Kenneth E. Covinsky, MD, MPH; Richard H. Fortinsky, PhD; Robert M. Palmer, MD, MPH; Denise M. Kresevic, MSN; C. Seth Landefeld, MD
Covinsky KE, Fortinsky RH, Palmer RM, Kresevic DM, Landefeld CS. Relation between Symptoms of Depression and Health Status Outcomes in Acutely Ill Hospitalized Older Persons. Ann Intern Med. 1997;126:417-425. doi: 10.7326/0003-4819-126-6-199703150-00001
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Published: Ann Intern Med. 1997;126(6):417-425.
Older patients often have poor health status outcomes after hospitalization. Symptoms of depression are common in hospitalized older persons and may be a risk factor for these poor outcomes.
To determine whether symptoms of depression predict worse health status outcomes in acutely ill, older medical patients, independent of health status and severity of illness at hospital admission.
Prospective cohort study.
Medical service of a teaching hospital.
572 hospitalized medical patients older than 70 years of age.
15 symptoms of depression, health status, and severity of illness were measured at admission. The main outcome was dependence in basic activities of daily living at discharge and 30 and 90 days after discharge. Other outcome measures were dependence in instrumental activities of daily living, fair or poor global health status, and poor global satisfaction with life.
The median number of symptoms of depression on admission was 4. Patients with 6 or more symptoms on admission (n = 196) were more likely than patients with 0 to 2 symptoms (n = 181) to be dependent in basic activities of daily living (odds ratio, 2.47 [95% CI, 1.58 to 3.86]) after controlling for demographic characteristics and severity of illness. At each subsequent time point, patients with more symptoms of depression on admission were more likely to be dependent in basic activities of daily living. This association persisted after adjustment for dependence in basic activities of daily living, severity of illness, and demographic characteristics on admission. The odds ratios comparing patients who had 6 or more symptoms with those who had 0 to 2 symptoms were 3.23 (CI, 1.76 to 5.95) at discharge, 3.45 (CI, 1.81 to 6.60) 30 days after discharge, and 2.15 (CI, 1.15 to 4.03) 90 days after discharge. At each time point, patients with 6 or more symptoms of depression were more likely to have more dependence in instrumental activities of daily living, worse global health status, and less satisfaction with life.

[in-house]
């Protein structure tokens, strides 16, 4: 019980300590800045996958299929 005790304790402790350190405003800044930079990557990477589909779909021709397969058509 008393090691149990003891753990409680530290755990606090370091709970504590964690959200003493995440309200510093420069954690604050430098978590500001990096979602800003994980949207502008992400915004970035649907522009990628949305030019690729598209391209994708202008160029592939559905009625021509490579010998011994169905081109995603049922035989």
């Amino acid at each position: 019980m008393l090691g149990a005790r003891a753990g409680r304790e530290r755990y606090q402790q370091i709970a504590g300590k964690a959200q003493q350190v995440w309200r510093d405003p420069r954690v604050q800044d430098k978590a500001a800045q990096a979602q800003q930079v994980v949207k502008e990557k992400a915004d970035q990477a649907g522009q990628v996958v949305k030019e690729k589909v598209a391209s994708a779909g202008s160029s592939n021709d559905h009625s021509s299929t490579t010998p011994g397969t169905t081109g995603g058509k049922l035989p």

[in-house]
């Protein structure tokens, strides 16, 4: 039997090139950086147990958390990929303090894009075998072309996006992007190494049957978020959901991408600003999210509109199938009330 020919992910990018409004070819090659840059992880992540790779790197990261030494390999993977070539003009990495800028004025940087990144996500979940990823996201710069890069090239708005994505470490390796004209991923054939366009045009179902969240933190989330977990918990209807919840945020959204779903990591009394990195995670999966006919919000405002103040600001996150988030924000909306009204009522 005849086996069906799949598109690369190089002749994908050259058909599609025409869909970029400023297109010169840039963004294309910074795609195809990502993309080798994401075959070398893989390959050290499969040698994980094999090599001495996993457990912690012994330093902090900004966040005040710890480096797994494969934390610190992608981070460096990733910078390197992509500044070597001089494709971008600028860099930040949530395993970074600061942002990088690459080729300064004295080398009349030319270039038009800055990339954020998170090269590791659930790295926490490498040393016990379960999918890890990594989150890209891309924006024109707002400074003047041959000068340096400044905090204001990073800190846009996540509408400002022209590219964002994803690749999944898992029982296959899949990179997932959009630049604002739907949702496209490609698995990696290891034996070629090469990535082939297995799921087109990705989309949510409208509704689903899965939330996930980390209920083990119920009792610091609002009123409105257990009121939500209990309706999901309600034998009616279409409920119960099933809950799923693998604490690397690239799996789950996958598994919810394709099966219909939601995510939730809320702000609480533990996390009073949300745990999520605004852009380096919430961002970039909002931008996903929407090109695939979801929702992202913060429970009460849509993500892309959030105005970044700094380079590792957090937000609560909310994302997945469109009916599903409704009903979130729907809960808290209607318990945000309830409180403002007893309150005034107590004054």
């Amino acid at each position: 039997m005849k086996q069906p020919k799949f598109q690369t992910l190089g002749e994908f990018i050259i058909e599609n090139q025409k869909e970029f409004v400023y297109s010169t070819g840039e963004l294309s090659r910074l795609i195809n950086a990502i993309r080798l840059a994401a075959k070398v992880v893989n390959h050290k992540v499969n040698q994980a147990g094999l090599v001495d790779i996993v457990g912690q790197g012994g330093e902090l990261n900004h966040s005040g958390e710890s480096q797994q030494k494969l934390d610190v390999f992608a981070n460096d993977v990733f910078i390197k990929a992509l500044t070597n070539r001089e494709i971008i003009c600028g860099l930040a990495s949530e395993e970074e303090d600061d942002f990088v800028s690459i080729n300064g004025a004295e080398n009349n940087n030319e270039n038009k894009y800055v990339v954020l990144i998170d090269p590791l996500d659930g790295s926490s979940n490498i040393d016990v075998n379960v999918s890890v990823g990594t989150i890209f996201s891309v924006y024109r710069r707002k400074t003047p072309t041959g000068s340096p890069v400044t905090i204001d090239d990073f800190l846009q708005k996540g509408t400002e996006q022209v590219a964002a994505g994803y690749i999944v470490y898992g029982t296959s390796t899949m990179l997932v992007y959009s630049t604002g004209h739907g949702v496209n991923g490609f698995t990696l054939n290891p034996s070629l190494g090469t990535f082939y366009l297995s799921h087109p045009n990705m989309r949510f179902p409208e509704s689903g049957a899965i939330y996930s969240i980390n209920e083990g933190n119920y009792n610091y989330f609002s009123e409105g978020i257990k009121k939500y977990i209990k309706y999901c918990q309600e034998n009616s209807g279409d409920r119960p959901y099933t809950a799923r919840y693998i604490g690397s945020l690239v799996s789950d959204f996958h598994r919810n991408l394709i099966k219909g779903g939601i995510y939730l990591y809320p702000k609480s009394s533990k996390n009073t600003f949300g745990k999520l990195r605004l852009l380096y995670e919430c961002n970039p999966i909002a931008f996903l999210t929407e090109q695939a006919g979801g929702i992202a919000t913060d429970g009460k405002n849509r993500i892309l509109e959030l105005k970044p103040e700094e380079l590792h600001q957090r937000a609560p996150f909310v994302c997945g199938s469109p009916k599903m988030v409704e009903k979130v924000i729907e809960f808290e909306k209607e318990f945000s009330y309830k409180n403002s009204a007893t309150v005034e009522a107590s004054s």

Symptoms of depression identified a vulnerable group of hospitalized older persons. The health status of patients with more symptoms of depression was more likely to deteriorate and less likely to improve during and after hospitalization. This association was not attributable to health status or severity of illness on admission. The temporal sequence and magnitude of this association, its consistency over time with different measures, and its independence from the severity of the somatic illness strongly support a relation between symptoms of depression on admission and subsequent health status outcomes.
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Geriatric Medicine, Hospital Medicine.
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Print ISSN: 0003-4819 | Online ISSN: 1539-3704
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